Chinese pre-wedding customs are traditional Chinese rituals prescribed by the Book of Rites, the Book of Etiquette and Ceremonial (儀禮) and the Bai Hu Tong (白虎通) condensed into a series of rituals now known as the Three Letters and Six Rites (三書六禮). Traditionally speaking, a wedding that incorporates all 6 rites is considered a complete wedding 大娶. In this page, we summarize the top 4 dialects wedding customs in Singapore.


In the Hokkien dialect, the betrothal rite is known as sang jit-thau (送日頭) or its abbreviated form sang jit. Betrothal gifts unique to the Hokkien include pig trotters and rice candies. Household items are also given to the bride, symbolic of the duties she will assume as wife.
Among the most important return gifts for the Hokkien is a set of silver coins called  (緣錢) or (大緣) and (小緣), given by the bride to the groom’s siblings. A Hokkien tradition is for the bride’s family to offer a spittoon replete with red dates, dried longans and lotus seeds, along with other sweets, sealed with red paper, as part of the dowry.
On the day of the wedding, the bride’s mother is presented with an uncooked pork leg, to show gratitude for her caretaking. The Hokkien traditionally incorporate sugarcane as a motif during wedding celebrations for protection; it is tied to the doorpost of the couple’s home and to the bridal carriage. This practice stems from a traditional legend in which Hokkiens were spared from a massacre by a Song dynasty emperor by hiding in sugarcane fields. Sugarcane also features a prominent role during the ninth day of Chinese New Year celebrations (marking the Jade Emperor’s birthday).
During the eve of the wedding ceremony, Hokkien families pay respects to the Jade Emperor, called in Thian-kong Hokkien (天公, lit. Lord of Heaven), to seek his protection. Six food dishes and five kinds of fruits are offered as well.


During the wedding rituals, Cantonese brides invariably don a 裙褂 , a highly embroidered red silk dress, which consists of a petticoat, adorned with the images of a 龍 (dragon) and a 鳳 (phoenix), and a long skirt.

In addition, the groom is expected to give a pair of matching 龍鳳鈪 (dragon and phoenix bracelets), which are most commonly made of gold, to the bride, and are to be worn during the wedding festivities. The dragon and phoenix motif symbolize a blissful union, as described by the Chinese phrase 龍鳳配 (a union of the dragon and phoenix).

On the third day following the wedding, the newlywed bride’s first return visit to her family home after marriage is called 歸寧. A 燒豬 (whole suckling pig) is presented to the bride’s family, who customarily will keep the pig’s body and return the pig’s head and legs, along with other gifts. Traditionally, a perfect suckling pig was offered as a sign of the bride’s virginity.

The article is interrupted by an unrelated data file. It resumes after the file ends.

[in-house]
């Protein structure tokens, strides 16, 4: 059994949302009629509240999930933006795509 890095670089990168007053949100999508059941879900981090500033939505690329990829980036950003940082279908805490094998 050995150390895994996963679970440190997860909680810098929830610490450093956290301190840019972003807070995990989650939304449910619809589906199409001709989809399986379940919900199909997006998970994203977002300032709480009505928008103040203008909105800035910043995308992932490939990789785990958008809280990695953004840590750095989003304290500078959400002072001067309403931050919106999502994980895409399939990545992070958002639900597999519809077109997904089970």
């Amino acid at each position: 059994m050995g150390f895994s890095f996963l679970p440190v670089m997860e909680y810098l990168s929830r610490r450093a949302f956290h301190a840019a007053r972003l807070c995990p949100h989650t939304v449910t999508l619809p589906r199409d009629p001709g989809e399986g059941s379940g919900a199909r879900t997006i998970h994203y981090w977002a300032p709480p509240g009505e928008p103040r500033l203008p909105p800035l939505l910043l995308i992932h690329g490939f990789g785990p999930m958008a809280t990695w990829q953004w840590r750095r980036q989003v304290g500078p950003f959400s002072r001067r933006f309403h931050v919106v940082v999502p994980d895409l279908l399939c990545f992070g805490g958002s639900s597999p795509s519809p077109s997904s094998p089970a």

The foremost Teochew betrothal gift is the (四點金), four pieces of jewelry including a gold necklace, a pendant, a pair of earrings and a bangle selected by a groom’s mother and presented to the bride during the tea ceremony. Since 四點金 is also the name of a traditional Chinese architectural style, a four-pointed curved roof found in traditional homes, the jewelry symbolizes a blissful union in a secure home.

The Teochew also give flaky pastries similar to hopia, as well as peanut candies. If the bride’s grandmother is still alive, pastries called laoma gao (老嬷糕) are offered to her.


Traditionally, the groom’s family should present the betrothal or “Grand Gift” which is various proposal gifts representing fertility and prosperity to appreciate the girl’s parents’ efforts in raising the girl. Later, the girl’s family would send the girl’s dowry consisting of jewelry to display their support and love for their daughter. The betrothal and dowry are considered to be an important part in sealing the marriage, only by then the two are considered officially engaged.

The gift, which can range from a television set to an apartment, confirms the groom’s intentions and his family’s wealth. In turn, the bride’s family will return the gift in the form of money, furniture or a car, a gesture known as a jia zhuang. While outdated in many regions, the custom is still popular in some parts of China.

Today when a couple is preparing to get married, they probably already had an apartment or a house provided by the groom parents and a car provided by the bride’s parents. As for the “Grand Gifts” are largely replaced by money, especially in “sixes”, ”eights” and ‘nines’ as they symbolize” well”, “wealth” and ‘forever’.

The information provided herewith represents a general guide to our Chinese Customary Weddings in Singapore and is written according to the best of our knowledge. There are many different Chinese customary practices, and they vary slightly from family to family. The information provided herewith represents the most common practices done among families today, and does not represent the full Chinese customs that is known to exist.